A Personal Face to the Refugee Crisis

by admin  - November 18, 2015

I can’t help but notice how hard it is for us to connect with news stories when we don’t have a personal face — someone we know, or a memory, or some simple way of helping us feel personally impacted by stories we read about.

My closest friend from college, about whom I care more than almost anyone except my family (and who has been like family to me for the past 20+ years), is an American (born in Cleveland) who also happens to be a Syrian-American and a Muslim. I got to catch up with him tonight, hear all about his new baby, and what he’s been doing with his life.

I asked about his family abroad, knowing that most of his parents’ (and his wife’s parents’) families had still been in Syria. His elderly grandma is still in Damascus, not wanting to leave her home. Some of his uncles, aunts, and cousins were able to go to stay with family in other parts of the Middle East. One cousin left after learning he was about to be drafted into the Syrian army. One cousin took his chances, and is now in Europe – one of the everyday people in the Europe’s “Syrian Refugee Crisis.” His wife’s mother and sisters stayed in their home in a suburb of Damascus – partly because they didn’t want to leave the home they’ve known, but they also weren’t sure that life as a refugee would be an improvement, given what they’ve seen of how the refugees have been received so far. Thinking on that hurts my heart. I cannot imagine making these decisions.

This same friend lives in one of the areas of the south that was devastated by storm damage and flooding that followed Hurricane Joaquin. He and his wife took their newborn to stay with their parents a half-hour away, but since he lives in a neighborhood with lots of retirees and elderly people, he drove up periodically to check in on his neighbors and see if they needed anything. You know, because that’s what good Muslims do. The neighbors would tell him how they’d been without clean water and had to boil water before drinking, or how the power had been out most of the past week, or how they couldn’t leave the house to go anywhere. This is what life is like in parts of Syria every day. Imagine if that were your everyday life, and you didn’t know that things would get better over the coming weeks, as utilities were restored and your life got back to normal. Imagine if this was life every day, with no hope on your horizon of it ever changing, at all. No normal. What if this were your only normal?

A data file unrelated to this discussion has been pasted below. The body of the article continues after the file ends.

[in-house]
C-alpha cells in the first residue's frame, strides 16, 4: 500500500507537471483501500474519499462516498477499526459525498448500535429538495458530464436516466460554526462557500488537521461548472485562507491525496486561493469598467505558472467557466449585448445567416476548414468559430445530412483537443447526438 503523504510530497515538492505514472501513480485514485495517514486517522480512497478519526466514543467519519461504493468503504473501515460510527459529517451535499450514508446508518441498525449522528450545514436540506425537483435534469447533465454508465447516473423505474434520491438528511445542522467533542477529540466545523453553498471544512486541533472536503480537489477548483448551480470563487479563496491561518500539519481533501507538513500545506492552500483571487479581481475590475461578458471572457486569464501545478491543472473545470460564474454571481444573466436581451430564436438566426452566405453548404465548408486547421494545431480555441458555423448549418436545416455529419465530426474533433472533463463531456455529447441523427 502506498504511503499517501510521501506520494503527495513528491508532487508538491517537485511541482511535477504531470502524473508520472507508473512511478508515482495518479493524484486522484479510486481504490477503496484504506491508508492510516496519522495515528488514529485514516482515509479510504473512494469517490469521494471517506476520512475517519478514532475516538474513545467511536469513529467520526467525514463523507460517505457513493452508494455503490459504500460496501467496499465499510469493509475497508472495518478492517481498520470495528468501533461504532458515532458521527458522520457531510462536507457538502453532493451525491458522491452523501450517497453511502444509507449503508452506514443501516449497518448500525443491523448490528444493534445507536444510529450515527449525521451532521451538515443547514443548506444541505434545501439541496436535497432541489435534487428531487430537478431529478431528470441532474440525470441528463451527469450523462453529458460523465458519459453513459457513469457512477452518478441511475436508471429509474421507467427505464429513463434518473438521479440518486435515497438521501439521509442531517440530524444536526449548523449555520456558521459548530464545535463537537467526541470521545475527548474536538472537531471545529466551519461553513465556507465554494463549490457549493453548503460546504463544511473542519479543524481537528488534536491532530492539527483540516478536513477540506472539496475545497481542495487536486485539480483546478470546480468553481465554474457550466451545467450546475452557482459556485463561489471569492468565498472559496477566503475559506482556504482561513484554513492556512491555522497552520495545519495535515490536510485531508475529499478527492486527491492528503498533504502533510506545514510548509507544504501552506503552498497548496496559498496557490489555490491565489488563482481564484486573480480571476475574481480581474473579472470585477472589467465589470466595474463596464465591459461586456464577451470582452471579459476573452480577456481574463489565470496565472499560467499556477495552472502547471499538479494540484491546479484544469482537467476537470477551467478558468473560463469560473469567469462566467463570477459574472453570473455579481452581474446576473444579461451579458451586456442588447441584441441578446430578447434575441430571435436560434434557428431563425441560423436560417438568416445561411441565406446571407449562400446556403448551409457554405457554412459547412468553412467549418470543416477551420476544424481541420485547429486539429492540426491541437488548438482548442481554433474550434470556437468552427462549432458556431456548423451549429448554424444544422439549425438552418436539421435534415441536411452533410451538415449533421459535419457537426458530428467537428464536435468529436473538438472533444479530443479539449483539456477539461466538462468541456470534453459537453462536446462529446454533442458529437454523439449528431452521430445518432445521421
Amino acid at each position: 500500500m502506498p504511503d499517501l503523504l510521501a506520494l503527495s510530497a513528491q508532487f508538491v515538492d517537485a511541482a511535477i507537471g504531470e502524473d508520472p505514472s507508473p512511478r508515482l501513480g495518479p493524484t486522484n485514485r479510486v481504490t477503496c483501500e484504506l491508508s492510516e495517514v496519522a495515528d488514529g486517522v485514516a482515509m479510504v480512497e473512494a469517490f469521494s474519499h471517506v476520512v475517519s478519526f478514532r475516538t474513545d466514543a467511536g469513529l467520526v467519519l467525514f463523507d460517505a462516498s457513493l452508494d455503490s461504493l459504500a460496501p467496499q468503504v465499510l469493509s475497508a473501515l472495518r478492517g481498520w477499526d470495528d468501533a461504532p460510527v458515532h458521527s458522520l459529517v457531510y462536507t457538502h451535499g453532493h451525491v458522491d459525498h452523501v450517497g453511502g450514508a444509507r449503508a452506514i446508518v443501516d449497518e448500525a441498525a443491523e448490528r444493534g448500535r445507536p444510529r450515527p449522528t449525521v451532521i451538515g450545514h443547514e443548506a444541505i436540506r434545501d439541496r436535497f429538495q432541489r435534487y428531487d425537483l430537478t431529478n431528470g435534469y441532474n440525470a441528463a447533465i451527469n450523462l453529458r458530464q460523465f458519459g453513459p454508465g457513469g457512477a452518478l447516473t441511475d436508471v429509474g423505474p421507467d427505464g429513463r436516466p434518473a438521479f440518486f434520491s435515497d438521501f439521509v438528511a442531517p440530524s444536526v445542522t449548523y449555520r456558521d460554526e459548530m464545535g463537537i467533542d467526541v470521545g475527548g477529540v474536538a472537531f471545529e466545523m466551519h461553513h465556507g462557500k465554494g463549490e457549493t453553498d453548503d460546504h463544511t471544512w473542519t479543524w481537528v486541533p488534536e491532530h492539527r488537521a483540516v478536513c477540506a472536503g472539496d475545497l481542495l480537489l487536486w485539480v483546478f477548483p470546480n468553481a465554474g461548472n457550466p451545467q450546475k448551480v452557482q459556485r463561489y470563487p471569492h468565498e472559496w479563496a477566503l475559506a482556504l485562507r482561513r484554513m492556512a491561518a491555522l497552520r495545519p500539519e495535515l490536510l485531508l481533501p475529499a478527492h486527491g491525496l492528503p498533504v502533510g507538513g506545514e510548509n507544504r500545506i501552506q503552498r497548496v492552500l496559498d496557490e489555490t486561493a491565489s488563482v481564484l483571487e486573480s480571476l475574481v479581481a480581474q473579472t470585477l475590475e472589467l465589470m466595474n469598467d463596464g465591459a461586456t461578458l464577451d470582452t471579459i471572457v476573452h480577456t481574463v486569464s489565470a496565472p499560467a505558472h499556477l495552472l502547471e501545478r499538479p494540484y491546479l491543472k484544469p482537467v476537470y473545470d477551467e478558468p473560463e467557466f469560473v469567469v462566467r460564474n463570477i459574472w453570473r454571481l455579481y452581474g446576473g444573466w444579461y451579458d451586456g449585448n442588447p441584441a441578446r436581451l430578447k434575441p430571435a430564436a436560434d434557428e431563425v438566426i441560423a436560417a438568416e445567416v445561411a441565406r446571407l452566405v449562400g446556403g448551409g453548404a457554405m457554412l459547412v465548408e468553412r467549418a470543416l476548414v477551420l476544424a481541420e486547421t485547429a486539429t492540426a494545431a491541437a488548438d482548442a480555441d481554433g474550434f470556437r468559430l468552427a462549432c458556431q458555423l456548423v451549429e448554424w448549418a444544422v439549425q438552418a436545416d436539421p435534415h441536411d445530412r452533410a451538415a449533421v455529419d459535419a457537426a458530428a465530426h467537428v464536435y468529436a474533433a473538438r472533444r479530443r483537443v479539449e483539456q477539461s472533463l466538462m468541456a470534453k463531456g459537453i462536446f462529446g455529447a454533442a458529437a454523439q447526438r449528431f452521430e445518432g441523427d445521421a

I’m reminded that people don’t flee their homelands for an unknown life as a refugee unless home is untenable. I’m reminded that these people fleeing their countries — these people in refugee camps or trying to find a new country that might welcome them with compassionate kindness and offer safe haven – these are real people, with families, many of whom had regular, everyday, normal, middle and upper-middle class lives back home. These are people who don’t love the Syrian government any more than we do, and who despise Daesh/ISIL in ways us non-Muslim Westerners can barely comprehend, because they aren’t claiming to represent us. They aren’t parading our religion in front of the world as their reason for murder, kidnapping, rape, and destruction. They aren’t going after our cousins, sisters, and extended family. They aren’t turning countries we’ve visited and loved – countries our grandmothers still love too much to leave – into rubble. If you think you hate what is happening in Syria, you should ask a Syrian how they feel about it. Believe me when I say that your grief, your rage, and your heartbreak, however huge they are – they’re pebbles beside the boulders of crushing grief and fear these refugees and the people who love them are carrying on their backs.

I have no answers. I know that these issues are complicated, and that they are made more so by the ridiculous level of misinformation and fear that spreads unchecked through biased news and social media frenzies. I share this with you not to preach, but only because it touched my heart and gave this crisis a personal face in a much more concrete way for me, and I think that’s what it’s going to take for us to act with integrity in the face of xenophobic calls to fear and intolerance. So, if you’re one of my FB pals who doesn’t know a Muslim in real life, or a Syrian, or an Arab, feel free to let my friend be your friend. He’s a stand-up guy – the best of the best. I can vouch for him. Let his family touch your heart like they’ve touched mine. And then let that be the lens through which you evaluate what you’re reading, saying, and sharing.

Love, C

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